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How an Alveolar Fracture Can Occur in Sports

Playing sports has many benefits, especially for children – physical fitness, positive self-esteem, and teamwork, to name just a few. The downside to sports at all levels, though, is the threat of injury. As minor as bumps, bruises, and sprained ankles, injuries can also be as major as broken bones and dental emergencies.

One such dental emergency is a fractured alveolar bone. Commonly known as the tooth socket, an alveolar bone that’s broken can lead to teeth misalignment and tooth loss. Since the alveolar bone might not be on your radar, let’s learn more about it, as well as:

  • What can lead to an alveolar fracture
  • How to protect your mouth (and your kid's mouth) during sports activities

What’s the Alveolar Bone?

The alveolar bone’s main function is to secure teeth to the maxilla and mandible (the upper and lower jaws). Also called the alveolar process, it’s actually two plates – or alveolar ridges – of a bone set in your jaws. The bone helps keep your teeth in their proper places by encasing each tooth's roots.

An alveolar fracture is a displacement of the bone, which research shows can be difficult to diagnose at a glance. So, it's in your best interest to seek a medical or dental evaluation if you experience a blow to the mouth.

An alveolar ridge fracture can also be quite obvious, with the teeth and gums appearing to be pushed back – and bloodied. This usually requires an emergency room visit.

If a tooth is knocked out, the alveolar bone can easily be reabsorbed, causing the tooth socket to close up. That’s why seeking treatment quickly is essential. If a misalignment occurs – whether mild or severe – you’ll do the right thing by getting treated immediately, as well.

What Causes an Alveolar Bone to Break?

When playing sports, a high-speed object or another athlete can impact the right (or wrong) spot against the gumline to cause an alveolar fracture. The impact might occur during such sports-related contact as:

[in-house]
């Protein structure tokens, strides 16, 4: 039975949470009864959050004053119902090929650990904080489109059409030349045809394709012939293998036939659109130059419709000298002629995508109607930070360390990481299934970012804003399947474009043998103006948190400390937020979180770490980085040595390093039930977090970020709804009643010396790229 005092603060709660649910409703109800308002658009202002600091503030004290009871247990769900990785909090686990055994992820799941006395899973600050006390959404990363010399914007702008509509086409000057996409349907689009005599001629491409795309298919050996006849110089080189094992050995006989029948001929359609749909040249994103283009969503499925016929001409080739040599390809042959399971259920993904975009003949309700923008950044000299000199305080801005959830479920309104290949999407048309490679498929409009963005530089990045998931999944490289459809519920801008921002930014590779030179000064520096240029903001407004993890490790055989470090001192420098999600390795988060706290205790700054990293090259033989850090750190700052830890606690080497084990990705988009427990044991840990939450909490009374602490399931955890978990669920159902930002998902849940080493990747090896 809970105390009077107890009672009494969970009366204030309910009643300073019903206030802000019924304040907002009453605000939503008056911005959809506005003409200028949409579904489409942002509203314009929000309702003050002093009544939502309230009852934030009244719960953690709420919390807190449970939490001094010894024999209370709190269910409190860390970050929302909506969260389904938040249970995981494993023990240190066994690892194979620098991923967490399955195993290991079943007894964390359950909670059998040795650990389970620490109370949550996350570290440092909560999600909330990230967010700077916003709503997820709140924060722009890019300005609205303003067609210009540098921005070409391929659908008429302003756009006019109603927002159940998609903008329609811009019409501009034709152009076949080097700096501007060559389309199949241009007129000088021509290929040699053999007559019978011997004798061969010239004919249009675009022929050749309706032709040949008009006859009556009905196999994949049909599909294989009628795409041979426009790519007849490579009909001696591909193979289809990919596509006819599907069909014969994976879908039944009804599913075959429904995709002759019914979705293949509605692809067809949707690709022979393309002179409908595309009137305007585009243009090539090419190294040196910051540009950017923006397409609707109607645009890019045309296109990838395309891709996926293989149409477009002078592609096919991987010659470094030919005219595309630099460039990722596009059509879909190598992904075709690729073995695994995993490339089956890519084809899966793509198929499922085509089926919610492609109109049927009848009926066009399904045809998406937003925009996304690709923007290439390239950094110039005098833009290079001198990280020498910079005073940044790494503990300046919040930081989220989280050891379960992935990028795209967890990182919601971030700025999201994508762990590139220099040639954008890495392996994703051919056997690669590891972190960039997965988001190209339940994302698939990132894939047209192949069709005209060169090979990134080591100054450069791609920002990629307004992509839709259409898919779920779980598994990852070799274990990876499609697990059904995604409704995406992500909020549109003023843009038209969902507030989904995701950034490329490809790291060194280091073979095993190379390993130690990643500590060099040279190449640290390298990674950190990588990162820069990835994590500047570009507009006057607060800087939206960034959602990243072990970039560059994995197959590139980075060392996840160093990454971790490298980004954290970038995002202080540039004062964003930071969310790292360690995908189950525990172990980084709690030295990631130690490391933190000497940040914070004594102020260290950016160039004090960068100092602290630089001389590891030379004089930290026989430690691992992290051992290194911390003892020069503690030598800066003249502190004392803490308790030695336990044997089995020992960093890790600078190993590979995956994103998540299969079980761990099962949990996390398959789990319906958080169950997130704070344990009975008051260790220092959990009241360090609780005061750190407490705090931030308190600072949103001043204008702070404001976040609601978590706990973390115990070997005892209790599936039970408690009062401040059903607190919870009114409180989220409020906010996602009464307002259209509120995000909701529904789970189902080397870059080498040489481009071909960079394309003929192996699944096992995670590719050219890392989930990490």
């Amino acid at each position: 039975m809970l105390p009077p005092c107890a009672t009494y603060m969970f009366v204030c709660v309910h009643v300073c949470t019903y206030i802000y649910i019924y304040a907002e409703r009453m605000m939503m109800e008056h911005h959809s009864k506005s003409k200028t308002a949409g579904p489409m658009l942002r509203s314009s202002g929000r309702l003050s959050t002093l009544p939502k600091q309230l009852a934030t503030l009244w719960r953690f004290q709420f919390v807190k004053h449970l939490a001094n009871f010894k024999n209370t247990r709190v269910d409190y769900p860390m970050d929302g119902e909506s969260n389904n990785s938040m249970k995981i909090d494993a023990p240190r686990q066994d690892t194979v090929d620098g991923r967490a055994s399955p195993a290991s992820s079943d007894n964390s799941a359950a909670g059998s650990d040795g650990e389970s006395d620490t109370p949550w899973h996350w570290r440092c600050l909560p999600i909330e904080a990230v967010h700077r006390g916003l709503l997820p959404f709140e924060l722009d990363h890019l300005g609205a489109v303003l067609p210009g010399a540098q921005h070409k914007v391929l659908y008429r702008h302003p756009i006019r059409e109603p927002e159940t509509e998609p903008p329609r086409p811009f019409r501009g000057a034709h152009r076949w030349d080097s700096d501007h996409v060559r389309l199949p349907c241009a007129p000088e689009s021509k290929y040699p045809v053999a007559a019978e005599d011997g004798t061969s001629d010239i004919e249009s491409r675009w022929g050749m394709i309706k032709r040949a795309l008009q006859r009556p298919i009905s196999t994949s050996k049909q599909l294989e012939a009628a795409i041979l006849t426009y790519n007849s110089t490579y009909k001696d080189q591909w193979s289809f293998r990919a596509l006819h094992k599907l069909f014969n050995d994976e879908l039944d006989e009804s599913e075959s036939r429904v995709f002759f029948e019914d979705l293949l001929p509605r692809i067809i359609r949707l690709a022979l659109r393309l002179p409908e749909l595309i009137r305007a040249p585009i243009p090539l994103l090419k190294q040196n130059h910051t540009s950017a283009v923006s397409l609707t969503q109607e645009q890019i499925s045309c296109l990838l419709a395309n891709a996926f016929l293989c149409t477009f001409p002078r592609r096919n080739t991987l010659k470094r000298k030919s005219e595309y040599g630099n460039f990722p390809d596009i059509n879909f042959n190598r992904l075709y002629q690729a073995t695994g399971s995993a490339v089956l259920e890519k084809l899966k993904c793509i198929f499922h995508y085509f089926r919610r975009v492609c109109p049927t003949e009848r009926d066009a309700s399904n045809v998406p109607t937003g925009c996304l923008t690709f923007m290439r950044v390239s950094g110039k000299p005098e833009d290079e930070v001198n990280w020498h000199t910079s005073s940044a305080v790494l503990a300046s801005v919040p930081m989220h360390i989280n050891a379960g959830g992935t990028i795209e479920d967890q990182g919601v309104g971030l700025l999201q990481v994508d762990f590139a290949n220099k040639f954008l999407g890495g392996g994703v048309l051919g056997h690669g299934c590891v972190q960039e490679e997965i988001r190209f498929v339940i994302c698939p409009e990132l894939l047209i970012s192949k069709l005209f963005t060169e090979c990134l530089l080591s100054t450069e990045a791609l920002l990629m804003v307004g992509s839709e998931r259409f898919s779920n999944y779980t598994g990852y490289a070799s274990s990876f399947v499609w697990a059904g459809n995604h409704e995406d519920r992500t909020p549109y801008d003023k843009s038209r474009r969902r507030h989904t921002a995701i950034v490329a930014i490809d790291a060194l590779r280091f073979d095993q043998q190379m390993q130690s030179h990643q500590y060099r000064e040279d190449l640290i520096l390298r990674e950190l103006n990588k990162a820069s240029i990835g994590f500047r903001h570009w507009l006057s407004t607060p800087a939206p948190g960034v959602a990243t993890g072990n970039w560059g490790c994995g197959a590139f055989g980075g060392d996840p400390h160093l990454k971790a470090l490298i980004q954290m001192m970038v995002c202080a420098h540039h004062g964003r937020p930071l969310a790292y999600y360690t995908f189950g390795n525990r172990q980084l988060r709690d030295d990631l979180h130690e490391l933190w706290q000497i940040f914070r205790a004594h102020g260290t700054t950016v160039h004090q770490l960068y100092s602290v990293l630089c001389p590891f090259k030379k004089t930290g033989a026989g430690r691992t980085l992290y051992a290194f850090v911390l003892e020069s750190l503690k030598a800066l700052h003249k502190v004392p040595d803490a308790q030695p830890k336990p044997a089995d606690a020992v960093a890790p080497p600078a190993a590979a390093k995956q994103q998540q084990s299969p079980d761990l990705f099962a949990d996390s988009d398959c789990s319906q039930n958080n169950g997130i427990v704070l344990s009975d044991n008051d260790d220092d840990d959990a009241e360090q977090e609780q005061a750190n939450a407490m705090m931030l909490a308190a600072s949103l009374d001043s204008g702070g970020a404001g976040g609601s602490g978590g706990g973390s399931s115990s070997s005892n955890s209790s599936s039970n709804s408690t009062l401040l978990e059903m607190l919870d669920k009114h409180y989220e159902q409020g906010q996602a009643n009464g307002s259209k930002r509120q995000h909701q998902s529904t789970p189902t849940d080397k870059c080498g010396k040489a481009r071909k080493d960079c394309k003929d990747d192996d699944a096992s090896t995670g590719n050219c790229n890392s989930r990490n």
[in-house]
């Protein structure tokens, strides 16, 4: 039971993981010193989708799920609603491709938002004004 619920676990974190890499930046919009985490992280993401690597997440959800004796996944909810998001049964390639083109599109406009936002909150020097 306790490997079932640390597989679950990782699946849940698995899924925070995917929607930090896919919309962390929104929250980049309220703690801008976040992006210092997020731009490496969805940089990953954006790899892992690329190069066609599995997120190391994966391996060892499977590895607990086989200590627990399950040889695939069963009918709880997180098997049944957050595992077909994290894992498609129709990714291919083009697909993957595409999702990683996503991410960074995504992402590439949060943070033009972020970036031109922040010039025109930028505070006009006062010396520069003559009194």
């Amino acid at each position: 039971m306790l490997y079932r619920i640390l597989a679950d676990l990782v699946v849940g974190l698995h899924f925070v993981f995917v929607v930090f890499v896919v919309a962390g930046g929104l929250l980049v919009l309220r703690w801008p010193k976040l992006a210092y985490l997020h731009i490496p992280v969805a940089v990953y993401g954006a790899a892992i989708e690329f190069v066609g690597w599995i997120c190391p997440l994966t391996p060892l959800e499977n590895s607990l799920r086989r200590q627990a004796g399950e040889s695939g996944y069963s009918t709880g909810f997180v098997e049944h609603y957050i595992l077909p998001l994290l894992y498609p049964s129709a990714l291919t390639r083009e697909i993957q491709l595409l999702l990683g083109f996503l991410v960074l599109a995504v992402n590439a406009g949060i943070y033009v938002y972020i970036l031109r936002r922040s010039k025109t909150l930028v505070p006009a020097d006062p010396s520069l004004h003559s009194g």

• Football tackles
  • Hockey body checks or being hit by a flying puck
  • Pitched or thrown baseballs– or an errant bat
  • Hits by lacrosse, field hockey, and ice hockey sticks
  • Basketball, rugby, volleyball, and soccer collisions or headbutts
  • Wrong moves in martial arts and wrestling
  • Boxing punches

Of course, some impacts are traditional elements of contact sports. But other blows to the alveolar bone can result from a wayward elbow, foot, or head.

How Can I Protect the Alveolar Bone?

It might surprise you to know that among college athletes, basketball dental injuries topped those suffered by football teams, according to research published in the journal Sports Health.

The conclusion: Football’s mandate to wear mouthguards saves football players’ oral cavities.

Amateur contact sports that involve speed and/or flying objects (including body parts) usually require mouthguards and helmets or faceguards. While other sports encourage other types of injury protection – padding, gloves, shin guards – there’s no mandate for the two protection items proven effective in preventing contact sport dental injuries. And, really, don’t most sports involve some contact?

So, take charge of your and your child’s dental health by investing in mouthguards to wear during sports activities. Your dental professional can create customized mouthguards that fit for optimum protection. And don’t forget helmets for football, baseball, boxing, cycling, hockey, and any sport where there’s a chance of facial or dental injuries.

Alveolar fracture treatment can involve wearing a splint for weeks, getting dental implants, or undergoing surgery (and all of its complications). But you can save yourself the pain, expense, and hassle of these treatments by wearing a mouthguard and helmet to avoid a broken alveolar bone.

Now that you’ve gotten to know an essential bone in your mouth, you can see why it’s important to protect it during various sports activities. And by preventing alveolar fractures, you can continue to reap the benefits of sporting life.

This article is intended to promote understanding of and knowledge about general oral health topics. It is not intended to be a substitute for professional advice, diagnosis or treatment. Always seek the advice of your dentist or other qualified healthcare provider with any questions you may have regarding a medical condition or treatment.

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